Subject Headings

School administration
School and community
Great Britain
Information and Communications Technology (ICT)

Religion in Multicultural Education

Farideh Salili, Rumjahn Hoosain
This book is part of a series that provides a platform for multicultural and international perspectives and discussion on educational, psychological and social issues. Examples of how different religions can peacefully coexist within education are explored. The authors aim to go beyond promoting religious tolerance, and to help readers understand different religions at a deeper level. To do so, they consider the beliefs of different religions and how these shape the actions of followers in contemporary society. The book begins with general discussions of religion in multicultural education, and world religions from a multicultural education perspective. Various contributors then present discussions from different cultural contexts such as tension between Islamic education philiosophy and Western Islamic schools, relgious diversity in Western Canadian education, Buddhism and cultural democracy, and religious education in the Latina community. Other contributions discuss Christian privilege and white supremacy in the USA and abroad, and anti-racism, theological education and cultural awareness in the USA. The book is written for education and social science educators, researchers and students. (Adapted from publisher's description. Available from DA Information.)

Subject Headings

Multicultural education

Educational Leadership and Teaching for the Twenty-First Century: A Desirable Scenario

The AEU invited teachers, principals, academics and union representatives across Australian States and Territories to discuss their thoughts on the future of teaching and leadership. Findings are outlined in this report, which aims to provide a framework for AEU members to participate in the debate on the future of teaching and learning in Australia over the next 10–15 years. The report considers curriculum for the globalised world, the organisation of public systems, ensuring quality teaching, features of good leadership, effective leadership models, and rebuilding a common purpose in educational decision making. Academics were invited to act as critical friends in the process and offer relevant research and perspectives from outside the AEU. The paper outlines a vision of a public education system that increases social equity, and suggests that the future will see greater emphasis on values, attributes and skills rather than content knowledge. It highlights the need to increase support and recognition of teachers to maximise student learning, and encourages stronger links among teacher education faculties and schools to aid beginning teachers. (Adapted from article by Danielle Townsend in Australian Educator, Autumn 2006 and report.)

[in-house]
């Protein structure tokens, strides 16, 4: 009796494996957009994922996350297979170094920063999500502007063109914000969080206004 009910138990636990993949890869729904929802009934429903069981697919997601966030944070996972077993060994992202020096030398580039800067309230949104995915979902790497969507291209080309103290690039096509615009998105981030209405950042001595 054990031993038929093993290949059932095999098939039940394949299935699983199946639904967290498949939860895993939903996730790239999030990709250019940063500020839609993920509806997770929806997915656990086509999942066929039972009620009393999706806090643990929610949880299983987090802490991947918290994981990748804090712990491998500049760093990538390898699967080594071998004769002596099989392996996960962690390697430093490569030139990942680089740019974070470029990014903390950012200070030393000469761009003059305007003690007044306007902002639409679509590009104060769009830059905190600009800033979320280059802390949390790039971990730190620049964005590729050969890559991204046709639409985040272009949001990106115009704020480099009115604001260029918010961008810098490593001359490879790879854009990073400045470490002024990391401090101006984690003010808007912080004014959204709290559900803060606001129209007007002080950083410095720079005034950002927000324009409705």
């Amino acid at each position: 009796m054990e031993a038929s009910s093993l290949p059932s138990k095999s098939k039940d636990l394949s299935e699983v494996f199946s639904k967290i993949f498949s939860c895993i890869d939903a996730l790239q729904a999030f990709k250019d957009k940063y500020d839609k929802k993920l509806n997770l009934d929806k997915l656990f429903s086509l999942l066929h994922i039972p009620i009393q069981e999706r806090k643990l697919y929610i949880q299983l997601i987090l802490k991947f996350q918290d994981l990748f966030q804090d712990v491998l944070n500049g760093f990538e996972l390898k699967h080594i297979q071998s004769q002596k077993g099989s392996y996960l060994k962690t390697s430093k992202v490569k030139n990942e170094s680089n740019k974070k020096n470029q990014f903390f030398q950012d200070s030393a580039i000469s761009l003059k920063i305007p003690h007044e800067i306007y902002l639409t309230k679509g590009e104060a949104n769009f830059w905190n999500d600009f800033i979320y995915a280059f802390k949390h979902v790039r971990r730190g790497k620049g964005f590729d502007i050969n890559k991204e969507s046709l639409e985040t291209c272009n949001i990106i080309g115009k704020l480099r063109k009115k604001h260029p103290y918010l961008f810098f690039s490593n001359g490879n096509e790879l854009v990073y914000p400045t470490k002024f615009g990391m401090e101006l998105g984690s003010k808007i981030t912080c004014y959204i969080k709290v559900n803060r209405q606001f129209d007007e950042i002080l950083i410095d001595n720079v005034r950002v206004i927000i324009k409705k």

Subject Headings

Educational planning
Education policy
Education aims and objectives

Rethinking Middle Years: Early Adolescents, Schooling and Digital Culture

Victoria Carrington
Allen and Unwin, August 2006

Middle years education in Australia is examined in terms of current theoretical models, teaching methodologies and examples of teaching practice. The book presents an historical overview of middle years schooling over the latter half of the 20th century. The impact of globalisation, technology and other changes are discussed. In particular, the book focuses on the emergence of a digital culture, and the usage and risks associated with blogs and other technological advances. The author draws comparisons between the the lives and education of middle years students in Australia, Britain and the US. Classroom-based issues such as assessment, teacher professional development and the use of technology in middle years' classes are also discussed. (Adapted from review by Sue Johnstone in Access, November 2006. See also publisher's description.)


Subject Headings

Teaching and learning
Professional development
Middle schooling